daytripper

And the word for today is RELIEF, gigantic, enervating, soul-lightening relief. But that’s a story for another day.

Instead, I’m here to talk about Daytripper.

It’s a graphic novel from 2010, by Brazilian twins Fabio Moon and Gabriel Ba (I apologise the lack of diacretics but they’re a little beyond me).

Ba is probably the more well known of the two, being the artist behind the ludicrously over-the-top Umbrella Academy – written by Gerard Way, of My Chemical Romance fame. UA looks a little more like this;

What Moon & Ba do on Daytripper is something special. It’s a quiet, moving story, a tale of the little moments that make up a life. More specifically, it’s the story of Bras de Oliva Domingos, obituary writer and struggling author. Although it took me a couple of chapters to get going, once I grew familiar with the text’s peculiar rhythm it became thoroughly entrancing, simultaneously melancholic and uplifting. It’s the sort of book thyou give someone who thought they’d never enjoy comics – it’s certainly it’s a world away from spandex-clad lads shooting laser-beams at each other. The story’s easy, gentle flow makes its telling deceptively simple; it takes real skill to allow the mundane to resonate in such a way, to make the quiet moments, the silences and subtle expressions, spark and glow. Undoubtedly, the fact that it’s a collaboration between siblings lifts the storytelling to another level; after all, the story can be read as a paean to family, to belonging, to shared experience.

A monologue from the last chapter really got to me, and I’ll repeat it here. If you are interested in reading Daytripper, stop now as this next bit may spoil the book a little. If not, keep reading and it might encourage you to pick it up after all. I’ll also say it’s not the same without the accompanying images, which are beautiful. … still with me? Okay – the context is this is a letter written thirty-odd years ago by Bras’ father, on the night that the father died and the Bras’ son was born. The letter has been discovered after all these years, hidden away in plain sight.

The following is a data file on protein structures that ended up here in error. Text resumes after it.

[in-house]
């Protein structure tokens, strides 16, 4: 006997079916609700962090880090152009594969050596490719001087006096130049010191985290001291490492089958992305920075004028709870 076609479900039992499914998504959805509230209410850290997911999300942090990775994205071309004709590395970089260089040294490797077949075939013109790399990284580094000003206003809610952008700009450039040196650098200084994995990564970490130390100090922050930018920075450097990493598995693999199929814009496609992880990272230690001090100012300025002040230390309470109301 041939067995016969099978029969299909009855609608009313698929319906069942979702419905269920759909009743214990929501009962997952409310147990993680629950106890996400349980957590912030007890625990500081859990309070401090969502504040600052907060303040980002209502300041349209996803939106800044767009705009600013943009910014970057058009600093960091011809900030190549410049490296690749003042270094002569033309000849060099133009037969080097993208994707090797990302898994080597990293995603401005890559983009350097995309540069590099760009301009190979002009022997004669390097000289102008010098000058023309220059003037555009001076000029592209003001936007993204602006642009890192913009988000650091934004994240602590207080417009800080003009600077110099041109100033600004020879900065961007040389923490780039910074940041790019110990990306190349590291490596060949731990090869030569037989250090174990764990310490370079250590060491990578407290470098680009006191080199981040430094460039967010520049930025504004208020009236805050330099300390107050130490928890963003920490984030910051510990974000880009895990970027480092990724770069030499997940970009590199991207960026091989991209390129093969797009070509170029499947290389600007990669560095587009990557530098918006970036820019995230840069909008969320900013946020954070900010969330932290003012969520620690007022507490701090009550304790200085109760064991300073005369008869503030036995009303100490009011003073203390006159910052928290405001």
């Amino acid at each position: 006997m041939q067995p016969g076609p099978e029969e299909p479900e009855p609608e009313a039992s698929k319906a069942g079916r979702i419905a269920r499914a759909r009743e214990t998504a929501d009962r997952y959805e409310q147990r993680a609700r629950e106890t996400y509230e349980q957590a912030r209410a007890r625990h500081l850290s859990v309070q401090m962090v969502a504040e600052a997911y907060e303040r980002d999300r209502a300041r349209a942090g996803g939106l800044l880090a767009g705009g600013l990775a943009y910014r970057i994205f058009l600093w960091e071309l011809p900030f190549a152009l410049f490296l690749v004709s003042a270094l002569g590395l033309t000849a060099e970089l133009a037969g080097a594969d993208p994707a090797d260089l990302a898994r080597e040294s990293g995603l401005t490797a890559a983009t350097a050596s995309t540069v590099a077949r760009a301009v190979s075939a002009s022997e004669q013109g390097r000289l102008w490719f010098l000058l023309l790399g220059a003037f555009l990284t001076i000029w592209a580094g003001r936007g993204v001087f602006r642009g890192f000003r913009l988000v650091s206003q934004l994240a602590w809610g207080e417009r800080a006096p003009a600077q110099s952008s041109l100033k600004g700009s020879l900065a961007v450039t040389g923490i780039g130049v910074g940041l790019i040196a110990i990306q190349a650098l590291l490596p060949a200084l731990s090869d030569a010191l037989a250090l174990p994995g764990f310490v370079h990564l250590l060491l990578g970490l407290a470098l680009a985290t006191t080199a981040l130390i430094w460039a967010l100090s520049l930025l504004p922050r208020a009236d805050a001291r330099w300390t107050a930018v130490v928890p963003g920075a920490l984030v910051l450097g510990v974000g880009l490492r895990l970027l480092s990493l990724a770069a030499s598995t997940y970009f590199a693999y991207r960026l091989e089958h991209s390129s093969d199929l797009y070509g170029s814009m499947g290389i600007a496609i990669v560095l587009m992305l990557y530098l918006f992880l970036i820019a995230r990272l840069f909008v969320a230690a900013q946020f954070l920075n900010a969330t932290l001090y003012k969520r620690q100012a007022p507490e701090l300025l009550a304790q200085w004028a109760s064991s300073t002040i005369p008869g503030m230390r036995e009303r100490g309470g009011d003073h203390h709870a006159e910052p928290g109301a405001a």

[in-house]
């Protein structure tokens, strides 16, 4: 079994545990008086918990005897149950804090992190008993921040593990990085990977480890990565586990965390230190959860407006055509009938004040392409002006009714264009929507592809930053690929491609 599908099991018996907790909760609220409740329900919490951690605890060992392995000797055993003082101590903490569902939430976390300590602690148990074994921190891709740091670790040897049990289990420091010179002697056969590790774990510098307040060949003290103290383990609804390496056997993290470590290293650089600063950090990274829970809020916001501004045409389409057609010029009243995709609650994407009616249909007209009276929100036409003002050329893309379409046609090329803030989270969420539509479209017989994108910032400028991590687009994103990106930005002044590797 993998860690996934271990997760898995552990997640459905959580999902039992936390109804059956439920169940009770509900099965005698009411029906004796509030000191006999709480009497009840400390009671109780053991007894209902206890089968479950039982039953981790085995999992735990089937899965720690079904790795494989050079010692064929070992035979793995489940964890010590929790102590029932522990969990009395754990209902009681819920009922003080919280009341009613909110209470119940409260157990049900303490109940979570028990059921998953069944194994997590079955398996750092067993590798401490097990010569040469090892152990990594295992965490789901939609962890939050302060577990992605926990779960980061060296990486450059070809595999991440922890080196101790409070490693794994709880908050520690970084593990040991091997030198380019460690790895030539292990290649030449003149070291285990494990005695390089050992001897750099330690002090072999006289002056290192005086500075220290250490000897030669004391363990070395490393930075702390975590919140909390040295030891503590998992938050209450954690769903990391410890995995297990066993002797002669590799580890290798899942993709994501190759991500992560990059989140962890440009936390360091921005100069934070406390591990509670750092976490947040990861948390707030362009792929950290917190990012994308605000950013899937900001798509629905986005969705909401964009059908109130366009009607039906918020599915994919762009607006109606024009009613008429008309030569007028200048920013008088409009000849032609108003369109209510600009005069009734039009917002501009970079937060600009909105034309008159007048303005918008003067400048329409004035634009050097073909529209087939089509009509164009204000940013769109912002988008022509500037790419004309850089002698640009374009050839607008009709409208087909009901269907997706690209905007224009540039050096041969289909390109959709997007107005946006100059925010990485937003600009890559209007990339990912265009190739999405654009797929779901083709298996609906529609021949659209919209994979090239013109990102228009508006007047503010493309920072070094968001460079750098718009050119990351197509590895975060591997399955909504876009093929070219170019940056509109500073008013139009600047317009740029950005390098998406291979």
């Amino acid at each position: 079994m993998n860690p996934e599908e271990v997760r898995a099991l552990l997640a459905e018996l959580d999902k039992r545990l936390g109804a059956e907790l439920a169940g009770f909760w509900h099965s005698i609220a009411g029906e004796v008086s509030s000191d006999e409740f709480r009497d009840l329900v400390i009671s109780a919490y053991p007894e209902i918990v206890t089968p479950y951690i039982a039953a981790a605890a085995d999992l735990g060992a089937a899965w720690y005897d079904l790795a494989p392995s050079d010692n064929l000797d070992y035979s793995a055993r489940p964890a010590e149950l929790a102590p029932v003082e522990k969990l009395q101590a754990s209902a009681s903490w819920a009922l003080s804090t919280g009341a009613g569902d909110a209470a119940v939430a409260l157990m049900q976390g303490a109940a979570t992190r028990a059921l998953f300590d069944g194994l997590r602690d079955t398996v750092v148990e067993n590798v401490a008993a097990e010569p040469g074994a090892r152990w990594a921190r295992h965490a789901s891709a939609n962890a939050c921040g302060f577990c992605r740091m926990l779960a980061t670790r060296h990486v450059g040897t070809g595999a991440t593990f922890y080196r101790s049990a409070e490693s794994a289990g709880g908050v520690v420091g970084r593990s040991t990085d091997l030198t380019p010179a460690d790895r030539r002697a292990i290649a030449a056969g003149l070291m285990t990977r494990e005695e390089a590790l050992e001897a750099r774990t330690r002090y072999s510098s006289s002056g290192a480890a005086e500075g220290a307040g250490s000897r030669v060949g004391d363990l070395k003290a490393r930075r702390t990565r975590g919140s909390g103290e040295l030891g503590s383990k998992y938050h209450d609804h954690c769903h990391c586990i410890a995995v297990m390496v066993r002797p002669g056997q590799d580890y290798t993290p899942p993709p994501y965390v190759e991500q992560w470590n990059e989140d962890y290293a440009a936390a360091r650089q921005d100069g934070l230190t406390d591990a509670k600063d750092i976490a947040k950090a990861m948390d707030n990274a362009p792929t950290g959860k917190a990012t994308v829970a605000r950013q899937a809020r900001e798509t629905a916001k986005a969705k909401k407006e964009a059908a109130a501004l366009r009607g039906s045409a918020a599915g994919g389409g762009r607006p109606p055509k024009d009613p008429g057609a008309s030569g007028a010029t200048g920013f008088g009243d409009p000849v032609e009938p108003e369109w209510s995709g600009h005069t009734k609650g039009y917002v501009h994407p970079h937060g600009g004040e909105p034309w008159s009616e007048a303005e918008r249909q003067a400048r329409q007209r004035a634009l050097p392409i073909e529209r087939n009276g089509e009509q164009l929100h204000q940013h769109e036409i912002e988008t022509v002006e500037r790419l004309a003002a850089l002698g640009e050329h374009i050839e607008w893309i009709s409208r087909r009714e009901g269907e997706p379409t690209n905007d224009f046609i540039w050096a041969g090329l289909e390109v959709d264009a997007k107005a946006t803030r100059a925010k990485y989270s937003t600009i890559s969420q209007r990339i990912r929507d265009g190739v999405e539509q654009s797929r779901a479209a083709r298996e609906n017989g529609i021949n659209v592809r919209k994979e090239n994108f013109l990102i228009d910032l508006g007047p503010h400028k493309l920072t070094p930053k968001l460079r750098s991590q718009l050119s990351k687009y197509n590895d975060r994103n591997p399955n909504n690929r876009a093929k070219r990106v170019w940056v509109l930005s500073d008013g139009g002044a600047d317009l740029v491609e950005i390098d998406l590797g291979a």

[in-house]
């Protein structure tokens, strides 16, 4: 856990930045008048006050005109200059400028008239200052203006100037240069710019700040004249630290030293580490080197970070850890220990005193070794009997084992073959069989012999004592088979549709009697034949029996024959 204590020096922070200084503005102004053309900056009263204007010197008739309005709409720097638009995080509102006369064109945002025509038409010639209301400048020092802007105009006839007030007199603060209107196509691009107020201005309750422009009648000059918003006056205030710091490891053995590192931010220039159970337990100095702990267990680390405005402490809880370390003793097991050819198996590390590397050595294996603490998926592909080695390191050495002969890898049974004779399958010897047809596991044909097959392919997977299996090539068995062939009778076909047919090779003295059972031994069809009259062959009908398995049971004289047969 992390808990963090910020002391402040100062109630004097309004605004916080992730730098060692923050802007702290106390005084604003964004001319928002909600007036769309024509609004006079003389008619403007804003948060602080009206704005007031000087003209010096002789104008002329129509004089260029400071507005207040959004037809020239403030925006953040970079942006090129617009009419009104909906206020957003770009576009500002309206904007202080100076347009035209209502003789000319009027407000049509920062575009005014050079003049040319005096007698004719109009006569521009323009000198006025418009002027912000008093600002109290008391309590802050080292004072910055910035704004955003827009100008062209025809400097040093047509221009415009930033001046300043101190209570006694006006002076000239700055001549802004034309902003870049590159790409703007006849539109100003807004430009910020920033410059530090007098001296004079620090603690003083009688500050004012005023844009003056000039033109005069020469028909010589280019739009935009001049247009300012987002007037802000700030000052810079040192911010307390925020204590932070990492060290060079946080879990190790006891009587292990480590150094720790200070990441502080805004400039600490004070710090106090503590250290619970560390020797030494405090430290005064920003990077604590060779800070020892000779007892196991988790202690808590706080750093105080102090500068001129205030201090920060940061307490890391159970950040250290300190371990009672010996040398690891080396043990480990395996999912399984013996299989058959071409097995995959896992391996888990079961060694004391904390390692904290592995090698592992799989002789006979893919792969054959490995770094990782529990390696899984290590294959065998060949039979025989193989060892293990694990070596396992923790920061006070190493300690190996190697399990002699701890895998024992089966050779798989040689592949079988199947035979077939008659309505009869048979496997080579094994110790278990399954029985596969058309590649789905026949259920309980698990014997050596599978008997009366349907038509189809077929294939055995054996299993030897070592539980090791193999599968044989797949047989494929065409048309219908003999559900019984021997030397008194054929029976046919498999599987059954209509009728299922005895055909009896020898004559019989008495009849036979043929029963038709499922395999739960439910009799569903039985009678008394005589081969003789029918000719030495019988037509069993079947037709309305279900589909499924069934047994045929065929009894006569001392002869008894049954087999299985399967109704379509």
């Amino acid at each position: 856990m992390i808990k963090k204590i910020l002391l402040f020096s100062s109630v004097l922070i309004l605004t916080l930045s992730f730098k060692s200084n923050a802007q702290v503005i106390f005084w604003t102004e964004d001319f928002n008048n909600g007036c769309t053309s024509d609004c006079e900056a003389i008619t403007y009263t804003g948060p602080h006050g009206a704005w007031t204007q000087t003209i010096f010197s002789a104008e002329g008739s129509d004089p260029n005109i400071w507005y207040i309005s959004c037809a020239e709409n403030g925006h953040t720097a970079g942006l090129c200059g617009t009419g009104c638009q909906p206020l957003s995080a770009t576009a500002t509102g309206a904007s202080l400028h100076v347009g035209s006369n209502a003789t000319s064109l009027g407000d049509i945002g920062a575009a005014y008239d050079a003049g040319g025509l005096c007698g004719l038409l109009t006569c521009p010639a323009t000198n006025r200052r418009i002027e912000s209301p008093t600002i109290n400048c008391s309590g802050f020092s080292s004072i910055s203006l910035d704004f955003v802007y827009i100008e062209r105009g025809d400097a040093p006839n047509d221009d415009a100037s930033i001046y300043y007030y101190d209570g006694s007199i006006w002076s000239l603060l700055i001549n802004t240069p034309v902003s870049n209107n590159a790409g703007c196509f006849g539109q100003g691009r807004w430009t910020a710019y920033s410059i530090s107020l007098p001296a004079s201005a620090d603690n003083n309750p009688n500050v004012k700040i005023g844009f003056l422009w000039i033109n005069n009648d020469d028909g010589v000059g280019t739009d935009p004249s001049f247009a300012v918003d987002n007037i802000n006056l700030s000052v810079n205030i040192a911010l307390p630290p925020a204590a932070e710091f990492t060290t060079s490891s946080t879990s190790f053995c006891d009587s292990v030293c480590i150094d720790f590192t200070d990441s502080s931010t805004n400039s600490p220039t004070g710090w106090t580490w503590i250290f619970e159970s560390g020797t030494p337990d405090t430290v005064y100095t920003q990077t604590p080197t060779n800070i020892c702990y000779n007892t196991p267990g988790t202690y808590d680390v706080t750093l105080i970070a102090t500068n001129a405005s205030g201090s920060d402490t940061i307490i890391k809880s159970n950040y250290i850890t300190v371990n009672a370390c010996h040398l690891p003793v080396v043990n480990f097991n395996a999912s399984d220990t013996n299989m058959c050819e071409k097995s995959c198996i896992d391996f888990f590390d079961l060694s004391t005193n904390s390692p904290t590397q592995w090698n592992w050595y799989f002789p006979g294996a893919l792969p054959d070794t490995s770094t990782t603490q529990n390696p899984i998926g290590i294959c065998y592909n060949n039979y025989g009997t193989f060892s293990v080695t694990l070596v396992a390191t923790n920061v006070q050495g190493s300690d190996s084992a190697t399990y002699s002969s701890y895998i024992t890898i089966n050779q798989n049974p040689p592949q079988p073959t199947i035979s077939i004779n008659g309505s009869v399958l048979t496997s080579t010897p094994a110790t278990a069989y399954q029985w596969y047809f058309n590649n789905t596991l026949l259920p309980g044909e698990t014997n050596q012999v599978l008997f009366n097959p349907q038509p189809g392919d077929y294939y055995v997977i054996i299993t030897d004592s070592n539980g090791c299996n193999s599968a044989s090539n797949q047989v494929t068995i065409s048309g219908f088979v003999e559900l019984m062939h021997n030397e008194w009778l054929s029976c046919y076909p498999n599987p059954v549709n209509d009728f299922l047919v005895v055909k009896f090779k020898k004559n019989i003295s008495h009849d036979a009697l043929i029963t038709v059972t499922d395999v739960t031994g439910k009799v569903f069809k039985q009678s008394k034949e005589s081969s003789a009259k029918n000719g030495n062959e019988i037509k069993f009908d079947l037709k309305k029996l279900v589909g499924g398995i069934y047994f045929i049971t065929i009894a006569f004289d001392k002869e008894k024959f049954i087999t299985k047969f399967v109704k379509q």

Dear Son,
You’re holding this letter now because this is the most important day of your life. You’re about to have your first child. This means that the life you’ve built with such effort, that you’ve conquered, that you’ve earned, has finally reached the point where it no longer belongs to you. This baby is the new master of your life. He is the sole reason for your existence. You’ll surrender your life to him, give him your heart and soul because you want him to be strong, to be brave enough to make all his decisions without you. So when he finally grows older, he won’t need you. That’s because one day you know you won’t be there for him anymore. Only when you accept that you’ll die can you let go and make the best out of life. And that’s the big secret, that’s the miracle. Your life is out of your hands now, just like mine has been since the day you were born. I’m writing this letter to congratulate you and admit that you don’t need me anymore.

Wow.

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